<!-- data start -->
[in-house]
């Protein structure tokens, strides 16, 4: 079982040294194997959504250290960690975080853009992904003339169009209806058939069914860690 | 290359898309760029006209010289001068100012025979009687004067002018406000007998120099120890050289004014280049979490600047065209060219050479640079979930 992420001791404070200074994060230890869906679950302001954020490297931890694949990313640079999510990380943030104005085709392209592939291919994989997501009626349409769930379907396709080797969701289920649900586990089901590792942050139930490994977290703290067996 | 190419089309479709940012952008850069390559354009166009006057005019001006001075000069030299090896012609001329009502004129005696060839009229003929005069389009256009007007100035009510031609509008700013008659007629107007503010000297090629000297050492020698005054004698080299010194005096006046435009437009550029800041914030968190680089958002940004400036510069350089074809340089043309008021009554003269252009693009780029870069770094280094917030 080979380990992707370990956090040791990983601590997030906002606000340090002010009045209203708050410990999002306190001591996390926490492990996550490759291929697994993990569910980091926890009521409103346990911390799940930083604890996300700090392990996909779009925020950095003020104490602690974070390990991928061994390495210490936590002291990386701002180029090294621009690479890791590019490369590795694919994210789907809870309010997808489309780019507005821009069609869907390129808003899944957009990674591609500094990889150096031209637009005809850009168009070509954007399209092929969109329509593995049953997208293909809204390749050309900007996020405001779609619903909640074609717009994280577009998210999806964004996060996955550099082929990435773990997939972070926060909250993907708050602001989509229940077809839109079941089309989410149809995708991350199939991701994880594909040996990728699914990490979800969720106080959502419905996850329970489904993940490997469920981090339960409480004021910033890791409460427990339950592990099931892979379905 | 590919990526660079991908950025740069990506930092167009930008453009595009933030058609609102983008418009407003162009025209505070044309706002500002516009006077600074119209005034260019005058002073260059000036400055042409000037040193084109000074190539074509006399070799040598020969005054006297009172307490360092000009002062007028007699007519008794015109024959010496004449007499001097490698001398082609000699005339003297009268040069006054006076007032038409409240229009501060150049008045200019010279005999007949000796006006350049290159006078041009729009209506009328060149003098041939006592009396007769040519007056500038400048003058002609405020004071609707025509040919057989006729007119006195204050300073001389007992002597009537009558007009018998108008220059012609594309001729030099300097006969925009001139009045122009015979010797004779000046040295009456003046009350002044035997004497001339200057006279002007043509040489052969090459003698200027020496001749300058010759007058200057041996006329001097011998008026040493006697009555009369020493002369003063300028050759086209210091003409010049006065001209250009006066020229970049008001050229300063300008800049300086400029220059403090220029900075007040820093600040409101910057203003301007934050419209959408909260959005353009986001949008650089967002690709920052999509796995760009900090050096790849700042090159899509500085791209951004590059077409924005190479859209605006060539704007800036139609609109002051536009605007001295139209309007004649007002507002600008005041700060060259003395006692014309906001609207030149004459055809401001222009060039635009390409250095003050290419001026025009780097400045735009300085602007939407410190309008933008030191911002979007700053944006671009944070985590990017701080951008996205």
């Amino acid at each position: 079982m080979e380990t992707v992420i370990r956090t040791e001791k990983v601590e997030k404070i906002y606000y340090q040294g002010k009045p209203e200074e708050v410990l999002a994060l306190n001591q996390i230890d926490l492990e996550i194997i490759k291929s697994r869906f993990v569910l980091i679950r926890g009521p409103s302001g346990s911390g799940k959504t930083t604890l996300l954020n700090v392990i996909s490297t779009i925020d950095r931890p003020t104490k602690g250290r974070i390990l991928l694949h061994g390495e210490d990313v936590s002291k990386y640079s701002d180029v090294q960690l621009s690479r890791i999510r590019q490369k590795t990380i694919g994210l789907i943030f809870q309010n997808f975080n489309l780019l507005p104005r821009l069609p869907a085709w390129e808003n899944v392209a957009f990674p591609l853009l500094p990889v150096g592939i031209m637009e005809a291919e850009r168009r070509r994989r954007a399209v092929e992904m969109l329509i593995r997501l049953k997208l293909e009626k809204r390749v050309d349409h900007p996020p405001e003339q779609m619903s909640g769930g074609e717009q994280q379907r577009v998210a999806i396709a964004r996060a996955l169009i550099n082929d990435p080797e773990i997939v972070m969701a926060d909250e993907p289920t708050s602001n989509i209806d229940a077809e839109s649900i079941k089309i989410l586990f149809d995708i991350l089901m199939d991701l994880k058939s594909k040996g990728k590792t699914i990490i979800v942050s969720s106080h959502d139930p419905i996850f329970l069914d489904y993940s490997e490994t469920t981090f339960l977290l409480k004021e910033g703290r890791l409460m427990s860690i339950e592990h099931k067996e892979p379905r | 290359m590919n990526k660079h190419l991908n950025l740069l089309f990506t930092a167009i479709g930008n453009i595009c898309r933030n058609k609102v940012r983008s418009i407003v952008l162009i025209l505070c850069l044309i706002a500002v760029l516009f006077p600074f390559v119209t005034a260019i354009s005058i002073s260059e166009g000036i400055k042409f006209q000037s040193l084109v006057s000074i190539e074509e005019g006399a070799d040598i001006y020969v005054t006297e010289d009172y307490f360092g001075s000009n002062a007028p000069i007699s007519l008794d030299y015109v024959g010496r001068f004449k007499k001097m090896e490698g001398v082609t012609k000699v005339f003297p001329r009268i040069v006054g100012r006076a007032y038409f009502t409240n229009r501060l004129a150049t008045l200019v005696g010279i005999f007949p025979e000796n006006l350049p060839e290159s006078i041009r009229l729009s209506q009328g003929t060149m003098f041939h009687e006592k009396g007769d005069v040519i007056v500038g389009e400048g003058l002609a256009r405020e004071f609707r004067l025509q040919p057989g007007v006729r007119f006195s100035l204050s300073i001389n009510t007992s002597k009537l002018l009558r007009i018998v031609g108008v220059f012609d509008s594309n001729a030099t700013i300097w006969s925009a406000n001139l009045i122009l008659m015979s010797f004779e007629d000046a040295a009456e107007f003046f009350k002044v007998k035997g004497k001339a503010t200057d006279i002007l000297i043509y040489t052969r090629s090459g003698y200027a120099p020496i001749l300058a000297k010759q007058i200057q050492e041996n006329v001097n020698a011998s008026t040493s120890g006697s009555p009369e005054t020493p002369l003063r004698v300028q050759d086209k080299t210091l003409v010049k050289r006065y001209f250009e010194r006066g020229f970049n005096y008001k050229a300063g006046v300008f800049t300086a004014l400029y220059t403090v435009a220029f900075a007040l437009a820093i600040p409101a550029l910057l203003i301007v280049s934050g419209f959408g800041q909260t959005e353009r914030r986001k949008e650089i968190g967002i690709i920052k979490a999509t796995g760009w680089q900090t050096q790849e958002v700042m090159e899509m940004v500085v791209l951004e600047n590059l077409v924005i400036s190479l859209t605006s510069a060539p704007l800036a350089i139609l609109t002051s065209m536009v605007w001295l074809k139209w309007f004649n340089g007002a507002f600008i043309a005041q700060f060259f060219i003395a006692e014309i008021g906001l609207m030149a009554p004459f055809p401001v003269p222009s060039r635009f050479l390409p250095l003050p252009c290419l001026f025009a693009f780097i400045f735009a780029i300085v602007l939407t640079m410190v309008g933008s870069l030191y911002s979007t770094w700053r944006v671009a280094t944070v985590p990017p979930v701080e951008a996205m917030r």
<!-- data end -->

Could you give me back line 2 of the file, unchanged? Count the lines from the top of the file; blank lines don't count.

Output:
């Protein structure tokens, strides 16, 4: 079982040294194997959504250290960690975080853009992904003339169009209806058939069914860690 | 290359898309760029006209010289001068100012025979009687004067002018406000007998120099120890050289004014280049979490600047065209060219050479640079979930 992420001791404070200074994060230890869906679950302001954020490297931890694949990313640079999510990380943030104005085709392209592939291919994989997501009626349409769930379907396709080797969701289920649900586990089901590792942050139930490994977290703290067996 | 190419089309479709940012952008850069390559354009166009006057005019001006001075000069030299090896012609001329009502004129005696060839009229003929005069389009256009007007100035009510031609509008700013008659007629107007503010000297090629000297050492020698005054004698080299010194005096006046435009437009550029800041914030968190680089958002940004400036510069350089074809340089043309008021009554003269252009693009780029870069770094280094917030 080979380990992707370990956090040791990983601590997030906002606000340090002010009045209203708050410990999002306190001591996390926490492990996550490759291929697994993990569910980091926890009521409103346990911390799940930083604890996300700090392990996909779009925020950095003020104490602690974070390990991928061994390495210490936590002291990386701002180029090294621009690479890791590019490369590795694919994210789907809870309010997808489309780019507005821009069609869907390129808003899944957009990674591609500094990889150096031209637009005809850009168009070509954007399209092929969109329509593995049953997208293909809204390749050309900007996020405001779609619903909640074609717009994280577009998210999806964004996060996955550099082929990435773990997939972070926060909250993907708050602001989509229940077809839109079941089309989410149809995708991350199939991701994880594909040996990728699914990490979800969720106080959502419905996850329970489904993940490997469920981090339960409480004021910033890791409460427990339950592990099931892979379905 | 590919990526660079991908950025740069990506930092167009930008453009595009933030058609609102983008418009407003162009025209505070044309706002500002516009006077600074119209005034260019005058002073260059000036400055042409000037040193084109000074190539074509006399070799040598020969005054006297009172307490360092000009002062007028007699007519008794015109024959010496004449007499001097490698001398082609000699005339003297009268040069006054006076007032038409409240229009501060150049008045200019010279005999007949000796006006350049290159006078041009729009209506009328060149003098041939006592009396007769040519007056500038400048003058002609405020004071609707025509040919057989006729007119006195204050300073001389007992002597009537009558007009018998108008220059012609594309001729030099300097006969925009001139009045122009015979010797004779000046040295009456003046009350002044035997004497001339200057006279002007043509040489052969090459003698200027020496001749300058010759007058200057041996006329001097011998008026040493006697009555009369020493002369003063300028050759086209210091003409010049006065001209250009006066020229970049008001050229300063300008800049300086400029220059403090220029900075007040820093600040409101910057203003301007934050419209959408909260959005353009986001949008650089967002690709920052999509796995760009900090050096790849700042090159899509500085791209951004590059077409924005190479859209605006060539704007800036139609609109002051536009605007001295139209309007004649007002507002600008005041700060060259003395006692014309906001609207030149004459055809401001222009060039635009390409250095003050290419001026025009780097400045735009300085602007939407410190309008933008030191911002979007700053944006671009944070985590990017701080951008996205």